Self-important fantasy is not for me. I shy away from grandiose worlds of shimmering elves, awe-inspiring dragons, and evil rulers with inevitably predictable connections to a pesky farm-boy Chosen One. I like my fantasy quirky, irreverent, and constantly working to surprise me. Which is why I loved The Aeronaut’s Windlass, the first volume in Jim Butcher’s new series, The Cinder Spires.
Taking a well-earned break from the 15-volume Dresden Files, Butcher dives into a completely new world that can be summed up with an equation along the lines of “Horatio Hornblower, plus sarcasm, multiplied by steampunk (raised to the power of sentient talking cat creatures).”
All of humanity lives miles above the surface of a misty, toxic world, perched upon ancient black spires capable of supporting entire cities. Tensions are rising between Spire Aurora and Spire Albion. Navy washout Captain Grimm owns one of the fastest merchant airships among the spires, and finds himself swept up in a spy mission to uncover a shady conspiracy in Spire Albion. Along for the ride are Lady Gwendolyn, a proud young aristocrat with quick trigger finger on her gauntlet, a crystal-powered laser gun made out of copper; Bridget Tagwynn, a commoner who has learned the language of the cats and earned from them the name “Littlemouse”; and Ferus, a wizard who can never quite grasp how to use a doorknob.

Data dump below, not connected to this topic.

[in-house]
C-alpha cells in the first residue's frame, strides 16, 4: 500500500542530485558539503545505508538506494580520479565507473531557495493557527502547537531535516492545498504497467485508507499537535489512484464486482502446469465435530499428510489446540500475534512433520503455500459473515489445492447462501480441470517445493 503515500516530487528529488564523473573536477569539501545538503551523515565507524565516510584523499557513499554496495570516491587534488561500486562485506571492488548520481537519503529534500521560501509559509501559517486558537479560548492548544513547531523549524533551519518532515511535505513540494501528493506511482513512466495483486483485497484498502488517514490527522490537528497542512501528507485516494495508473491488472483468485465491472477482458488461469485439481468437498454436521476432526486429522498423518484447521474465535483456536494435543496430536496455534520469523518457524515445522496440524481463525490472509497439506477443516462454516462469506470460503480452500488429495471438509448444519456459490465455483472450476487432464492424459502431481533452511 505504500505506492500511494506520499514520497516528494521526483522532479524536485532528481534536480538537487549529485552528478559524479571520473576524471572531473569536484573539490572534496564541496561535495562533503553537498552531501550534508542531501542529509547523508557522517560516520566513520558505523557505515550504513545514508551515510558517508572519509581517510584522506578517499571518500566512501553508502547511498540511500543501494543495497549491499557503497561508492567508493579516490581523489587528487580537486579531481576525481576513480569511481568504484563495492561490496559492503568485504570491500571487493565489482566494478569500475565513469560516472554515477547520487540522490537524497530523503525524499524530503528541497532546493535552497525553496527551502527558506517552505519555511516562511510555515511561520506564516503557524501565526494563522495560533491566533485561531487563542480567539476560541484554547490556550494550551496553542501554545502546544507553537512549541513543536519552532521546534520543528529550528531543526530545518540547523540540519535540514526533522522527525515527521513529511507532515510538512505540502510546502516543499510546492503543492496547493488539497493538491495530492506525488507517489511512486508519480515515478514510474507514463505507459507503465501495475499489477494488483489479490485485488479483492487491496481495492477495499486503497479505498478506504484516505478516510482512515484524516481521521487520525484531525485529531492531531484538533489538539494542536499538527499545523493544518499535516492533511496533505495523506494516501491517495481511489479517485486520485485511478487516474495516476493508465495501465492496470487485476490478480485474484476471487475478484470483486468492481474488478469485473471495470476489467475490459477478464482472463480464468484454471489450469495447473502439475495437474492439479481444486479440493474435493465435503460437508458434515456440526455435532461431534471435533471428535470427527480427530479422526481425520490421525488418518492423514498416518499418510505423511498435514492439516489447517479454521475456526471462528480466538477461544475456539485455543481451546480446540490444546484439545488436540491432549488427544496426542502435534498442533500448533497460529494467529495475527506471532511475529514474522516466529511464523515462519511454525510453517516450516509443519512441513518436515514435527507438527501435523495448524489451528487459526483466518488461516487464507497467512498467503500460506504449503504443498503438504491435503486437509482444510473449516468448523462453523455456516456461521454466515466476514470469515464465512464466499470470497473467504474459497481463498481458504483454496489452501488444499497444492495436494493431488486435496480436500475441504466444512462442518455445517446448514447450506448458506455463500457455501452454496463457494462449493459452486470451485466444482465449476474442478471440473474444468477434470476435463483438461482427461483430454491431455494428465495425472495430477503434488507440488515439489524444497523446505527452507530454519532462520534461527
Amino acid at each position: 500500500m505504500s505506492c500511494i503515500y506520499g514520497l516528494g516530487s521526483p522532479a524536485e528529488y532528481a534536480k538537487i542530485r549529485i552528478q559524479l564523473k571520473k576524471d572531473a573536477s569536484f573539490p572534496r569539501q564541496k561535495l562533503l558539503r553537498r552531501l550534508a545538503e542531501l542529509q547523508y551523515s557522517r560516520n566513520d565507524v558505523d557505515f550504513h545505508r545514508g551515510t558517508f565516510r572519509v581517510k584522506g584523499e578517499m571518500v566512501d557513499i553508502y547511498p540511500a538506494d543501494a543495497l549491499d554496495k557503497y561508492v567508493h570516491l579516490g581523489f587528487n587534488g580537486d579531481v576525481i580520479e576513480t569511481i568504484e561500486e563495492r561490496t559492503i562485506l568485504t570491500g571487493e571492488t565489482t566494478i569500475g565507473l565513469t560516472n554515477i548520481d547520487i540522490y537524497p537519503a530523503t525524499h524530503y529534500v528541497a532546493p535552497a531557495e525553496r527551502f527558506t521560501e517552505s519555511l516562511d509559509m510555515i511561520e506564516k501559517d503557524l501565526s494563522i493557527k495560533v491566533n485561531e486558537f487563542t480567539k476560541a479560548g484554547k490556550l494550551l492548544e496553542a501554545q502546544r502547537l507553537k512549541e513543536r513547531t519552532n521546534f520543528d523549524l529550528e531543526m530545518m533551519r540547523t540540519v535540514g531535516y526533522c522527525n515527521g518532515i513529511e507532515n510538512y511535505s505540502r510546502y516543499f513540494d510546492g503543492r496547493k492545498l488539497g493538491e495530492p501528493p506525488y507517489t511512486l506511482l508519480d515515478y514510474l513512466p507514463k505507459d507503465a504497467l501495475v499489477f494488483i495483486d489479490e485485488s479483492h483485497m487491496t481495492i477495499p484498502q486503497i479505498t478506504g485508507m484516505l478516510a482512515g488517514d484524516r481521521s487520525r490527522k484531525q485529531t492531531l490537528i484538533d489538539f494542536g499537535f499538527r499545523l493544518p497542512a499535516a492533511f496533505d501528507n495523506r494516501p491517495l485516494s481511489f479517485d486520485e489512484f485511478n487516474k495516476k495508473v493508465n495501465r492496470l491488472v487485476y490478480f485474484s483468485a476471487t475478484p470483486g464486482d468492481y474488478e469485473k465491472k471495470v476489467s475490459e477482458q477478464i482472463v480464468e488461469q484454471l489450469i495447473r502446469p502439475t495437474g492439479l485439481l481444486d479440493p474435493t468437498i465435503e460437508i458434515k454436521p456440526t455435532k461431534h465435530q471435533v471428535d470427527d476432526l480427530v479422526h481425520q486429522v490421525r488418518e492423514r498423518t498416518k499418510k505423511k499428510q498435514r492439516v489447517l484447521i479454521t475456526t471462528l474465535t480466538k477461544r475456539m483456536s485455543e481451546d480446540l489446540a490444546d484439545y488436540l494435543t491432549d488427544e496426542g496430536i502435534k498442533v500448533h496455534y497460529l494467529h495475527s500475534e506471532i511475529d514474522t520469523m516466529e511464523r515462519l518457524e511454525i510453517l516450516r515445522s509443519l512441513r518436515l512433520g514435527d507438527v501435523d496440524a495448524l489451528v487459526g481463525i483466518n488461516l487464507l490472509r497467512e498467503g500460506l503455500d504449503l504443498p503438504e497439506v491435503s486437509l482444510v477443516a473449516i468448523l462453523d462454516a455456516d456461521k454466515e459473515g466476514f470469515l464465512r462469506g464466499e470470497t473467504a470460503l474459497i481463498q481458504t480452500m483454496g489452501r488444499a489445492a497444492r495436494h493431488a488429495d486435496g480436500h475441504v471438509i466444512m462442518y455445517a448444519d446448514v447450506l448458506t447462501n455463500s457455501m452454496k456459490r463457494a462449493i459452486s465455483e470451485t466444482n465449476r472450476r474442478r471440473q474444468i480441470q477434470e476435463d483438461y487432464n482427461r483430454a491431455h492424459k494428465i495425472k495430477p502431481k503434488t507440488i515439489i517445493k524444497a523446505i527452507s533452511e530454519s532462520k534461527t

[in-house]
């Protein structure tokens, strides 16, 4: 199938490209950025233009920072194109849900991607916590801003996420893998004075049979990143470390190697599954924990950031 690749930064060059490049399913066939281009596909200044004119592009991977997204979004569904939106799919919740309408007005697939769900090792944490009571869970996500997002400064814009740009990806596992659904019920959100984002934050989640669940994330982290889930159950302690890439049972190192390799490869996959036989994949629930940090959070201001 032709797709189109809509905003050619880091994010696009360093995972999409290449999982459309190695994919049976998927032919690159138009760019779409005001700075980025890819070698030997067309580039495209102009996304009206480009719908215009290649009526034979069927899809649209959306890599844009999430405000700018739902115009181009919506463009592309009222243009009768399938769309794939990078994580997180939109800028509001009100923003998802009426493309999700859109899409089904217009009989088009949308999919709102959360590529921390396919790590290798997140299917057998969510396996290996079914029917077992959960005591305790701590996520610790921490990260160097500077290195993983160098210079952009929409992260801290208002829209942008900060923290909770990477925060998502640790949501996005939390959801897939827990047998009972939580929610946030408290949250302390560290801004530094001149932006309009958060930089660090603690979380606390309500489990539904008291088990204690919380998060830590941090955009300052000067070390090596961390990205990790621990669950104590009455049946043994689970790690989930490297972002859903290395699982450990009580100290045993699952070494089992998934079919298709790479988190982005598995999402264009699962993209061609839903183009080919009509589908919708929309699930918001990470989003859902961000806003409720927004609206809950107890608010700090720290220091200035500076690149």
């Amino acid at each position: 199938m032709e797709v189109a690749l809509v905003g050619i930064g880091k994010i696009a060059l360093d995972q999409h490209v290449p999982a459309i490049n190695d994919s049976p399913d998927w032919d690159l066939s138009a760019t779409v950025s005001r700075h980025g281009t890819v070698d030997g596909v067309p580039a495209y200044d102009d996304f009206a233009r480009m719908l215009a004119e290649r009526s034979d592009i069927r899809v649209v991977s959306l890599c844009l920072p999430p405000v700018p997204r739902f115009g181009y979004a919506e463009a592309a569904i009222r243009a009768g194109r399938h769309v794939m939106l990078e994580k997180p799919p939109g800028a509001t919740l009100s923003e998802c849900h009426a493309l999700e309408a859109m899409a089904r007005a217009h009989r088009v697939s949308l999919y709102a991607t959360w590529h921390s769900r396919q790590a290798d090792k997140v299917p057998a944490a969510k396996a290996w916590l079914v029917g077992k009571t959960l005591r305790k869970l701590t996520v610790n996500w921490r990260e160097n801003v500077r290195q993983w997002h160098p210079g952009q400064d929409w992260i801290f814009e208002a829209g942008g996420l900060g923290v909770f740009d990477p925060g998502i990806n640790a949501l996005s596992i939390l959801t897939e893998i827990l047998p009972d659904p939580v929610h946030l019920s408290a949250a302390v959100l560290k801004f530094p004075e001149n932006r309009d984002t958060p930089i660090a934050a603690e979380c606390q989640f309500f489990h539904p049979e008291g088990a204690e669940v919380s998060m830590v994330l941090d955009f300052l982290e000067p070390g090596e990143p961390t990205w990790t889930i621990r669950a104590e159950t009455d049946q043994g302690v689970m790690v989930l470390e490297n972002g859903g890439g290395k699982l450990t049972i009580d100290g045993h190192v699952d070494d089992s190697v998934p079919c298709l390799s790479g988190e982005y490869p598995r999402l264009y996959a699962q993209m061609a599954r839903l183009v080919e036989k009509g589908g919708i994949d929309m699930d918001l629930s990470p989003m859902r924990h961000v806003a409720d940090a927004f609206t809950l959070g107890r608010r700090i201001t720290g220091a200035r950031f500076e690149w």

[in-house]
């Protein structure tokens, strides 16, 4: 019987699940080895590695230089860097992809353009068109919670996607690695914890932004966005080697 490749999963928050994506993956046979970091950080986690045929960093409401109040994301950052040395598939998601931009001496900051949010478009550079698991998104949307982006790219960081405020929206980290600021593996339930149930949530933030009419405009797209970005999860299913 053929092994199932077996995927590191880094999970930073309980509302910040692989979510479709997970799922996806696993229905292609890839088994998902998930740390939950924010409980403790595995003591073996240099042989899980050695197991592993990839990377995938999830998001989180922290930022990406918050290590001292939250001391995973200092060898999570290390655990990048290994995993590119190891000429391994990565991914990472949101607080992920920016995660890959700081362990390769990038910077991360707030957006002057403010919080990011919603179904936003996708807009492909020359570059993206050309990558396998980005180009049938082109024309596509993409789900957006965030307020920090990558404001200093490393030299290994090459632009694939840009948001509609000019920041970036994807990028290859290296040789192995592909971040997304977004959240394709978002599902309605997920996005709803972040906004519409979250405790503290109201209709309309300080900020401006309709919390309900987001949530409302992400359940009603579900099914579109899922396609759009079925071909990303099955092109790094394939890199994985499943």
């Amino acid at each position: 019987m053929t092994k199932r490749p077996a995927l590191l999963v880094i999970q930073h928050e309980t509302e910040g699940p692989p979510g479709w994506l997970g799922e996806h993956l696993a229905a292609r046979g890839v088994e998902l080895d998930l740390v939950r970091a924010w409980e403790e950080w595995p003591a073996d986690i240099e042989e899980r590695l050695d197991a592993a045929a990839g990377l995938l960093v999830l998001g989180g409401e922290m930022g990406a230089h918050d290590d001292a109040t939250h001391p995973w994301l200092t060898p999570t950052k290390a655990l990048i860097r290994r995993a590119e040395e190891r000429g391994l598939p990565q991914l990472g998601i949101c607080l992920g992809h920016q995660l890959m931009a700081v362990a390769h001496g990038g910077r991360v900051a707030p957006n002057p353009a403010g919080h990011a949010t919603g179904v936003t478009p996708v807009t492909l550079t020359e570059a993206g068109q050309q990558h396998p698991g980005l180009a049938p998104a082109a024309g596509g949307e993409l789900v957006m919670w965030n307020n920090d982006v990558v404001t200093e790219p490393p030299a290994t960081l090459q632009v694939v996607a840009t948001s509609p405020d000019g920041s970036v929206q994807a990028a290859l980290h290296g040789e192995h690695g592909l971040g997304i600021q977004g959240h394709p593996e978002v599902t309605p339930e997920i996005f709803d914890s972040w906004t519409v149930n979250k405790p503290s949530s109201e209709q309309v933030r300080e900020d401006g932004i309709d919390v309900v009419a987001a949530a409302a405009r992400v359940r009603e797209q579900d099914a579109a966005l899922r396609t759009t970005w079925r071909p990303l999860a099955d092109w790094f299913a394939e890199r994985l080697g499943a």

Each has a wry appreciation for their own shortcoming, and is quick with a sarcastic comment about whatever life-threatening peril is approaching. No stodgy seriousness here; just rollicking steampunk adventure.
But that alone didn’t blow me away: it’s the layered storylines, which constantly bump up against one another, pairing characters in new ways and never stopping for a moment. The 630-page tome takes place over a contained period, and the action is furious enough that the book doesn’t even stop to breathe until chapter 17. At one point, a duel is interrupted by an invasion.
The world-building is as frantic as the action: Butcher isn’t content to stop with cities of massive spires filled with airships powered by anti-gravity crystals. He also invents career paths like the Verminocitors’ Guild, an ever-vigilant team designed to contain the dangerous surface-world vermin from infiltrating the spires; or the etherealists, wizards driven mad by the power of crystals that let them peek into all possible futures (the crazy ones can be helpful, but it’s the ones that seem sane that you need to watch out for). And then there are the talking cats. Windlass goes far beyond the tropes of any one sub-genre, creating a stew that tastes quite unlike anything you’ve had before.
The best books give us characters who live on in our minds long after the covers have closed. In Windlass, every cast member is fun, funny, and uniquely courageous. You’ll meet aeronauts, soldiers, aristocrats, the half-human “warrior-born,” wizard, and an entire civilization of talking cats, each more epic than the last. At least, according to the cats, whose entire culture appears to hinge on being as arrogant as felinely possible. By the end, an entire family of oddball roustabouts has come together under the steady eye of Captain Grimm, and I can’t wait to follow them on more adventures. This isn’t just a great fantasy novel, but a great introduction to an ongoing series.